That other Annie, as in the original Broadway "Annie," Andrea McArdle, also stops by the Metropolitan Room for several dates starting August 6. (For a performance schedule, visit the Metropolitan Room website.)


Duelling shows

And come August 17, where is a red-blooded gay Gothamite guy to go? Three great shows in one night! On one side of town, Broadway’s triple-threat sex symbol Nick Adams brings his show to Birdland. On the same night, downtown at Joe’s Pub, handsome Matt Doyle (of Broadway’s "Spring Awakenings" and the upcoming "Bye Bye Birdie") presents his first solo show. And over at the Laurie Beechman, Eadie Scott presents her one-woman tribute to Dorothy Parker-perhaps the original fag hag.

When I profiled Adams last winter, he told me he felt his singing came first. Thus far in his Broadway career ("A Chorus Line," "Guys and Dolls") his dancing has been most prominently featured. At last, his solo debut is his chance to blow his own horn . . . although we wouldn’t mind if he struts his stuff a little too.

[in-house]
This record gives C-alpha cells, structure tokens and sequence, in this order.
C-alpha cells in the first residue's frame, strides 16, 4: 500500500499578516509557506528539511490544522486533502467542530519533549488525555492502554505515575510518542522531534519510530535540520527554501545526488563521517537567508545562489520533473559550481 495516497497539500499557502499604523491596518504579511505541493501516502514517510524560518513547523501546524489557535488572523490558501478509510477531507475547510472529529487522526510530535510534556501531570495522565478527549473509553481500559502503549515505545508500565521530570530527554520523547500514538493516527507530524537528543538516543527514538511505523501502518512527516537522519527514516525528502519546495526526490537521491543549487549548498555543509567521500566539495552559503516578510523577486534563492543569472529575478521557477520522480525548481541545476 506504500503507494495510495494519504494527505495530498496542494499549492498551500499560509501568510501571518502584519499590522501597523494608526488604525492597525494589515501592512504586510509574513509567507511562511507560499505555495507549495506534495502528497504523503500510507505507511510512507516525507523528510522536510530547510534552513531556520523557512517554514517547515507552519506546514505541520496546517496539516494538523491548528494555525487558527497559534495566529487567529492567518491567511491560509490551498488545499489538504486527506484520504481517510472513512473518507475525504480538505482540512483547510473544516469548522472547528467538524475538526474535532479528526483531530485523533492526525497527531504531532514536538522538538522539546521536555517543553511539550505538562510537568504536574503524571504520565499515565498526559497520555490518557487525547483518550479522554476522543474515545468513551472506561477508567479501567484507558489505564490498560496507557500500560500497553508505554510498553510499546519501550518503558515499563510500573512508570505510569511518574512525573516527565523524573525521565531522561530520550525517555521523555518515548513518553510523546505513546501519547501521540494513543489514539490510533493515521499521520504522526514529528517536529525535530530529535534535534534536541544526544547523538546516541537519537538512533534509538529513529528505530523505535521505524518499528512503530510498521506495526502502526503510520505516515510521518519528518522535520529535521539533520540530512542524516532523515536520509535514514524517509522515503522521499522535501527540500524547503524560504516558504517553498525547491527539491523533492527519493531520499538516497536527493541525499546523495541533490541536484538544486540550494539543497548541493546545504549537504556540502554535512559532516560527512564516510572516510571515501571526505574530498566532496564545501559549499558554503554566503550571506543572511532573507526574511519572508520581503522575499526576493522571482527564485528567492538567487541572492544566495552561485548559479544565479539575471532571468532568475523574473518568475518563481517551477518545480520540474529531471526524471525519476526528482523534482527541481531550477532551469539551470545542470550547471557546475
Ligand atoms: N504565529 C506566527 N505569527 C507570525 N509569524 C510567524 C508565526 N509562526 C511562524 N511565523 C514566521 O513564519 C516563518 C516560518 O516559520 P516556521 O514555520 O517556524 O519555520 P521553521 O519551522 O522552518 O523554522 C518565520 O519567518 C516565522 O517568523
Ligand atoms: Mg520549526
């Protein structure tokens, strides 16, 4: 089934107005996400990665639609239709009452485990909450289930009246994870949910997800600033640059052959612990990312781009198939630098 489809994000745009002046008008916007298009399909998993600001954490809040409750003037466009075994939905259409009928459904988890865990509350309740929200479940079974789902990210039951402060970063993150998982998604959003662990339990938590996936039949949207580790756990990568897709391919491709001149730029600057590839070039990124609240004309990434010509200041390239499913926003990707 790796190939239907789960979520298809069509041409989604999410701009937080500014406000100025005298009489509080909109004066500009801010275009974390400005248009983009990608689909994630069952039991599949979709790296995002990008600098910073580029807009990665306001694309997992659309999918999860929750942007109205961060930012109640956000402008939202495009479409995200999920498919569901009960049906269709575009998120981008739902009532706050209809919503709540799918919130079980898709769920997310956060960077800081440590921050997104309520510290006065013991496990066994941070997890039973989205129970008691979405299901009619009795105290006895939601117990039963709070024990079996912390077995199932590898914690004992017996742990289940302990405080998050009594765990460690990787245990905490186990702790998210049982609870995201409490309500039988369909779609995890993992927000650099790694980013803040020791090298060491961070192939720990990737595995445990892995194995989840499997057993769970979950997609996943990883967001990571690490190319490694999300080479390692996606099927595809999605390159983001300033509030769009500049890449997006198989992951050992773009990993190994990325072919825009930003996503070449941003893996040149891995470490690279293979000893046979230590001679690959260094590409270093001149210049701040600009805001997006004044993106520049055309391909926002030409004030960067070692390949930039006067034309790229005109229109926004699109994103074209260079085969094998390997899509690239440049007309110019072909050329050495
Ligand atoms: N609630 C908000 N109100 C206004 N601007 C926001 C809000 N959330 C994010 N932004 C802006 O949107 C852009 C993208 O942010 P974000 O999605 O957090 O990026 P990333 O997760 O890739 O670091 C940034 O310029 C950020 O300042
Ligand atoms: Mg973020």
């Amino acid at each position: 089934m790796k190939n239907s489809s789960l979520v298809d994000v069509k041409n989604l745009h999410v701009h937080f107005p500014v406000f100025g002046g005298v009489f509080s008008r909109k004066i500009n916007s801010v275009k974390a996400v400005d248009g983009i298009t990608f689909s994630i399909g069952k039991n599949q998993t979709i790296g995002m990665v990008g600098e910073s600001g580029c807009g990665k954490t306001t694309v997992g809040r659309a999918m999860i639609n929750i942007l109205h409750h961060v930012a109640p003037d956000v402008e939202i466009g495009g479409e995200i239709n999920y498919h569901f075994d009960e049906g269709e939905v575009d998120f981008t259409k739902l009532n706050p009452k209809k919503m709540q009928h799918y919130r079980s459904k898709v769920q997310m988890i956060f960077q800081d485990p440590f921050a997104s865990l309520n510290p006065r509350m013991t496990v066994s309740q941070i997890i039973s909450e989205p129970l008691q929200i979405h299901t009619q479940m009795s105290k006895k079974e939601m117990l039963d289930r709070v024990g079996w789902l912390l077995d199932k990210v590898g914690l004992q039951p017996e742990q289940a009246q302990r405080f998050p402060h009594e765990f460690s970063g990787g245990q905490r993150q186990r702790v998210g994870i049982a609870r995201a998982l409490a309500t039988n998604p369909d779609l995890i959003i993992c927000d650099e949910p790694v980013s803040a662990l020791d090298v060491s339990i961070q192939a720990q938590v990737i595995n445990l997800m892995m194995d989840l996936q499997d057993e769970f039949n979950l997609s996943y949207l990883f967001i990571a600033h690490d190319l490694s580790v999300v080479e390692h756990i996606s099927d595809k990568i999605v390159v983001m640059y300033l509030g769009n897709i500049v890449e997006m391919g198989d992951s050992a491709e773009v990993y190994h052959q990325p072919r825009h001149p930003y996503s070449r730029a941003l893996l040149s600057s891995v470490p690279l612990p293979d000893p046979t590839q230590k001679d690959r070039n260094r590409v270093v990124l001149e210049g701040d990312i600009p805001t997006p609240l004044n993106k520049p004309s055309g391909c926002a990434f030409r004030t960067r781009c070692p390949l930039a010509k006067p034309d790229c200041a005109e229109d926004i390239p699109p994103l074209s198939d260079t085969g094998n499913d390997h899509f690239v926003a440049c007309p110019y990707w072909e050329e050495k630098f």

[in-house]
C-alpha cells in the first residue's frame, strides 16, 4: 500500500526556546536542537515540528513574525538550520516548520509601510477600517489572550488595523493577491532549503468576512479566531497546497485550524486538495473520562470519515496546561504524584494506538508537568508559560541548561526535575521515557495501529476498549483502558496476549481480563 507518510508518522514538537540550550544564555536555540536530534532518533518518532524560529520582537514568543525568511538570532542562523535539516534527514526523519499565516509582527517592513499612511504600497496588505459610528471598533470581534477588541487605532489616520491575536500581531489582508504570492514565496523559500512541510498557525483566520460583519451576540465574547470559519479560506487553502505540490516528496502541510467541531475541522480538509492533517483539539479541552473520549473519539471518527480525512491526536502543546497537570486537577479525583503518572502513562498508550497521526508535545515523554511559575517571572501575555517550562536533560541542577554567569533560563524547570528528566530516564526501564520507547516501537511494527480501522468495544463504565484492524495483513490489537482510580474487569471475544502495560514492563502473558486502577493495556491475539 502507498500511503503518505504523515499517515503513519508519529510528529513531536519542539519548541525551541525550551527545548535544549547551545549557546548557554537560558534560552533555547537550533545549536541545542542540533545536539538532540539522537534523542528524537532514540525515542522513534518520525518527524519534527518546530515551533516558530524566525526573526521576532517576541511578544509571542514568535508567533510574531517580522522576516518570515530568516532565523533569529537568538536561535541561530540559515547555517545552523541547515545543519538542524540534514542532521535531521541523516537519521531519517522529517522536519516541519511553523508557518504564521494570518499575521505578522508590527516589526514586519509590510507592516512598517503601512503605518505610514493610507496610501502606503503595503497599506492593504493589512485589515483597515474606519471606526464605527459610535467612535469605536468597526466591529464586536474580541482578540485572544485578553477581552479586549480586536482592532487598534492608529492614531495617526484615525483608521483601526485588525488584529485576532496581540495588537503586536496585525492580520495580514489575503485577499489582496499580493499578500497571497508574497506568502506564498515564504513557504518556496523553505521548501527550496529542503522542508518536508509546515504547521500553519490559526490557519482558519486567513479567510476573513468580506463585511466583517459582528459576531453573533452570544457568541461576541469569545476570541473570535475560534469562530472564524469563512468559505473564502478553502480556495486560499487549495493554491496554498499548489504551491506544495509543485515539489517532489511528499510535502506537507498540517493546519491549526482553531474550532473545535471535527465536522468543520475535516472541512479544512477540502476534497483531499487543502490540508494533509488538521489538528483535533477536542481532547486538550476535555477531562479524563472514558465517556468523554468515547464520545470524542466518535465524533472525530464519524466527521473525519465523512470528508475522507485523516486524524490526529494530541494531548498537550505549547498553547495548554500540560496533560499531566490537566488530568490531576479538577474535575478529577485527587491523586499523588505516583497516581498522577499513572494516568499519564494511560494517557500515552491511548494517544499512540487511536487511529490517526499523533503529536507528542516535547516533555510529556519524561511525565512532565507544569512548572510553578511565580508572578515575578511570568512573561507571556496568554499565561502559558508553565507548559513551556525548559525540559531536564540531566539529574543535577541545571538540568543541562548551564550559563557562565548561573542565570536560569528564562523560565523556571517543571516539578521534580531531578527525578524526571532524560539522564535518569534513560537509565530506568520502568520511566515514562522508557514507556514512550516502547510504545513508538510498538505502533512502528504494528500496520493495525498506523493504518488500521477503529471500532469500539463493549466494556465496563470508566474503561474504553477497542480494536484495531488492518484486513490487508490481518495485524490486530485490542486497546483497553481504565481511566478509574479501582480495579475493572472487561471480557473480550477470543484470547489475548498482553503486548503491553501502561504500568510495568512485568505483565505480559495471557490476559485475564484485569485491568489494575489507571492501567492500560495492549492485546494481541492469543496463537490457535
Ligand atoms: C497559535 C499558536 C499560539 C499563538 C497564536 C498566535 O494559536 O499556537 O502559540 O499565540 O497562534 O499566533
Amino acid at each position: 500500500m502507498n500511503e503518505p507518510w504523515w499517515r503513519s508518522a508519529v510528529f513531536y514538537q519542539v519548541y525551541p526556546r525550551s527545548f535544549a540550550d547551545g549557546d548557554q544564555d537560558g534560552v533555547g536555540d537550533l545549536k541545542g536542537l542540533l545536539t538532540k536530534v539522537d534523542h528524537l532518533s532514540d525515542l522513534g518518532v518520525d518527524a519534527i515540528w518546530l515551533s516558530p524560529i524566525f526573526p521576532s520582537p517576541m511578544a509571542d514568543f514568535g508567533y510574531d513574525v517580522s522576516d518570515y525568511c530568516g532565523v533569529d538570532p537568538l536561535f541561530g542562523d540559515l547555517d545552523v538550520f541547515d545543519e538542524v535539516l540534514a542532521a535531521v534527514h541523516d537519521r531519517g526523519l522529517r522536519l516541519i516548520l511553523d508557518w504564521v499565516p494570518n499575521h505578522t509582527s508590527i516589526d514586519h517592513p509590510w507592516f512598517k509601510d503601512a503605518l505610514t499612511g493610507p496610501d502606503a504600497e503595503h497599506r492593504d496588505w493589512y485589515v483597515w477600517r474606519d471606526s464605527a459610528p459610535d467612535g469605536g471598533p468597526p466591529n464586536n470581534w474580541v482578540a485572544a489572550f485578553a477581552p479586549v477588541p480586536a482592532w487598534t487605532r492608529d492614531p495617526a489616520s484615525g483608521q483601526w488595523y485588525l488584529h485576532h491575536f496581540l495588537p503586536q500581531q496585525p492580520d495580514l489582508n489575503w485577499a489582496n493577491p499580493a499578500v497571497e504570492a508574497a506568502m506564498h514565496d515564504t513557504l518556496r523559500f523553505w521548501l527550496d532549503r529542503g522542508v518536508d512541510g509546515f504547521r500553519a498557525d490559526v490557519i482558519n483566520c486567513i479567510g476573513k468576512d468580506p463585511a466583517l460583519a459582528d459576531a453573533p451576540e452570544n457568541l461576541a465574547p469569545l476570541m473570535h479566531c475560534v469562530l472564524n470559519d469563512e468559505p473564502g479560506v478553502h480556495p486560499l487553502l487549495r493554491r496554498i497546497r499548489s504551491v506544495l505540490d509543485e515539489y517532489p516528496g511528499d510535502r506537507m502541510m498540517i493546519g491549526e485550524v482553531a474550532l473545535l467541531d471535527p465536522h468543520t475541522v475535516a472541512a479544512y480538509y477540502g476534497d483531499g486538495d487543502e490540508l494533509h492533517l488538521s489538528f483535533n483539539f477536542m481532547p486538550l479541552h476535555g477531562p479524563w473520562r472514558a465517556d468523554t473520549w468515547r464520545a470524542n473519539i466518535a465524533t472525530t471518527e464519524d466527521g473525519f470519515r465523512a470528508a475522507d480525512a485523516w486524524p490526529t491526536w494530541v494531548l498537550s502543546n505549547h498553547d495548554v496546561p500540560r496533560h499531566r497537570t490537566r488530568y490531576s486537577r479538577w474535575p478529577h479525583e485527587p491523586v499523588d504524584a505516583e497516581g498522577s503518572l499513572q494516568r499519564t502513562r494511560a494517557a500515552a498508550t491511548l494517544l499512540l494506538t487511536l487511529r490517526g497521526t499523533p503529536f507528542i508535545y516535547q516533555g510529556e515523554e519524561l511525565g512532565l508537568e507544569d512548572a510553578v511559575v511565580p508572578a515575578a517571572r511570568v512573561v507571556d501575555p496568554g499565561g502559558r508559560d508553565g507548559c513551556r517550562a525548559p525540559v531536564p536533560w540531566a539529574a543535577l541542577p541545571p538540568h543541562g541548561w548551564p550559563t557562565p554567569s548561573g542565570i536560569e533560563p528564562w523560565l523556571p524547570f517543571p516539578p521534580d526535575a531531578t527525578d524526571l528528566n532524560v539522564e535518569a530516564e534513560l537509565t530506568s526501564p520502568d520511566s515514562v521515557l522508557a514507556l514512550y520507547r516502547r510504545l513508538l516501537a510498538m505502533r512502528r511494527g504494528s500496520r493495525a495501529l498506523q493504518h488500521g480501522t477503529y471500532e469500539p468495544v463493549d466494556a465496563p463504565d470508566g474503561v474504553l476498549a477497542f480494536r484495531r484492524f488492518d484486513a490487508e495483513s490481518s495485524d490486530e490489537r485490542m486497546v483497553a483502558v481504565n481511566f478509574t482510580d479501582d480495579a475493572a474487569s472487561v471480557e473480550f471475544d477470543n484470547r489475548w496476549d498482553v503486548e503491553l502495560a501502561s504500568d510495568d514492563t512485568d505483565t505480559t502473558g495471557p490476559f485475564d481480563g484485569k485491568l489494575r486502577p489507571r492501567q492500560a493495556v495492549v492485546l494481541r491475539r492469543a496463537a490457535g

As for Doyle, he told me, "I’ve always wanted to do a solo concert but never dreamed my first one would be at Joe’s Pub." (I guess having a Broadway show doesn’t hurt, Matt!).

He is excited to show a side of himself that most people have not seen before. "I doubt that anyone would have expected me to do a night of soul covers, but that is the music that really shaped my voice growing up," Doyle said, citing influences such as Sam Cooke, Otis Redding, and Stevie Wonder. He will also do a couple songs from past projects and bring up guest singers Lilli Cooper and Wesley Taylor.

"I’ll be singing songs that have greatly inspired me," he enthused. "It is really satisfying to do something that is completely my own."

The good news for Matt is that his August 17 concert is sold out. The good news for his fans is that he’s added another night at Joe’s Pub: August 27. Visit the Joe’s Pub website for more details!


Dorothy Parker revisited

Eadie Scott’s show is entitled "Wished on the Moon." In it, she plays a fictitious woman searching for love-using the poetry, monologues and lyrics of Dorothy Parker, as well as songs by some classic and contemporary songwriters.